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Invasive Species of Biscayne Bay Aquatic Preserves Quick Links

Exotic species are, by definition, organisms that have moved beyond their natural geographical range either via human induced, accidental, or purposeful introductions. Invasive species are known to have a negative impact on the ecosystem of a particular habitat or another species. Some of these foreign invaders come to our shores as seeds adrift in the ocean. Additionally, cargo ship bilges introduce invasive marine species and new invasive species are still arriving today. The threats invasive species pose to biodiversity and natural ecosystem function translate directly into negative economic consequences through crop failures, forest loss and negative effects on fisheries. The Exotic Pest Plant Council lists several species found within the BBAP, including Australian pine (Casuarina ssp.), Brazilian pepper (Schinus teribinthifolius) and seaside mahoe (Thespia populnea). Both Miami-Dade County Department of Natural Resource Management and Parks and Recreation Department crews have worked for decades to remove these plants from the shoreline of Biscayne Bay and to replace them with native species.

Several exotic marine animals have been documented within Biscayne Bay. These include a species of blue crab native to South America and several mollusk species. Several fish were introduced into marine waters of Biscayne Bay, in 1992 as a result of Hurricane Andrew. One of the largest problem species introduced to Biscayne Bay and surrounding waters is the Indo-Pacific red lionfish (Pterois volitans). Biscayne Bay is vulnerable to many exotic introductions because it is home to The Port of Miami with interoceanic cargo and cruise vessels. Ballast water is collected in the hull of the vessel to add to stability then released in other parts of the ocean. This water can transport a variety of species and introduce exotic species that have a planktonic life stage.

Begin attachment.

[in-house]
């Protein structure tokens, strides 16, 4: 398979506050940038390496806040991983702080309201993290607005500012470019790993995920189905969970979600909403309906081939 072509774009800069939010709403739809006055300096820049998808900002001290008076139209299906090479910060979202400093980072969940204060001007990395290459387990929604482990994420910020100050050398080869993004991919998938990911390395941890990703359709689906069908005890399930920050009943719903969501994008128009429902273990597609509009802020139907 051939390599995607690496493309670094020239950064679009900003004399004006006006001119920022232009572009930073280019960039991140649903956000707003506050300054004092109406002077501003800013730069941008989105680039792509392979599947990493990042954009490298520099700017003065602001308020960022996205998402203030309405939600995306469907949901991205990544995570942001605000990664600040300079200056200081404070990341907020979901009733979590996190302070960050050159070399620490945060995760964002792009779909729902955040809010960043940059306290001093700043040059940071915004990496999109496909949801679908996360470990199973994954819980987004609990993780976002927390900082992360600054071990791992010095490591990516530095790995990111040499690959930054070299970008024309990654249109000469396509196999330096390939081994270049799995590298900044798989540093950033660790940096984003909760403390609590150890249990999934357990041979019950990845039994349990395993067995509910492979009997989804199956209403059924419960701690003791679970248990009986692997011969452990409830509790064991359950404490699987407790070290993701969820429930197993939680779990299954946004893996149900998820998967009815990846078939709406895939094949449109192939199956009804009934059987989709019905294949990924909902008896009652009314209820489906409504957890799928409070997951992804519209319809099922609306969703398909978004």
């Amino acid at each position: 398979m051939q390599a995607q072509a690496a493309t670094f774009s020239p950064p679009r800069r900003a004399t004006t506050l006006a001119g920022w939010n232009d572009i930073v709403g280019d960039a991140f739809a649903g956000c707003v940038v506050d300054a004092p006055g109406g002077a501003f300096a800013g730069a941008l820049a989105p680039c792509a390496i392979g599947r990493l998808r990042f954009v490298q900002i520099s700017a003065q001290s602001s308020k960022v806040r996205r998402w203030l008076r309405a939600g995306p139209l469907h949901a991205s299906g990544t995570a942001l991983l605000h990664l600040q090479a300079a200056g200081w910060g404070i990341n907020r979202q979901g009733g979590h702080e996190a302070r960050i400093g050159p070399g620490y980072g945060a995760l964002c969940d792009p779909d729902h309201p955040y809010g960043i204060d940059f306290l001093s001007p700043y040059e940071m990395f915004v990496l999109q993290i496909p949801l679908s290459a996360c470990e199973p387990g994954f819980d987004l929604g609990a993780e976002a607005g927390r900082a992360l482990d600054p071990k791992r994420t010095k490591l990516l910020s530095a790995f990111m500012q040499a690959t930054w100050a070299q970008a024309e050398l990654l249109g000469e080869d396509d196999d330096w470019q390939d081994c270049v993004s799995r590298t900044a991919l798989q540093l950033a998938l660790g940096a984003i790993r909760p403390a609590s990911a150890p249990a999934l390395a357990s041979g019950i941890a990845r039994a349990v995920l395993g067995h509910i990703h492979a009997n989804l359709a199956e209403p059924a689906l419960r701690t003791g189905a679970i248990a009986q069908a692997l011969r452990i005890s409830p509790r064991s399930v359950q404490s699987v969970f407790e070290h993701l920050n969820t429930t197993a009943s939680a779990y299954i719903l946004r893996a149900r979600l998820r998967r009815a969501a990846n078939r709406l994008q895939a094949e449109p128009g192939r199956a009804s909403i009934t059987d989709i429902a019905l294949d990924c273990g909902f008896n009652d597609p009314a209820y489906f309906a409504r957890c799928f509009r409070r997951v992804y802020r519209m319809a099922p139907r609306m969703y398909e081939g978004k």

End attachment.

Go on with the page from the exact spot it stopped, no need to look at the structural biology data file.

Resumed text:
Green (Iguana iguana), black spinytail (Ctenosuara similis), and Mexican spinytail (Ctenosaura pectinata) iguanas are three exotic species with established breeding populations on lands adjacent to BBAP. Green iguanas are native to neotropics, but since 1966, have been found on Key Biscayne and in other urban areas in south Florida (Dalrymple, 1994). This species is extremely popular in the pet trade and is frequently escapes or is released. In January 2010, many iguanas died off due to three consecutive days below freezing and were reported to freeze and fall out of trees, due to the abnormal temperatures. Extreme weather conditions, such as this, help to reduce the number of all invasive or exotic species in south Florida.

Red lionfish

Red lionfish
Photo: Joe Marino

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Last updated: June 27, 2014

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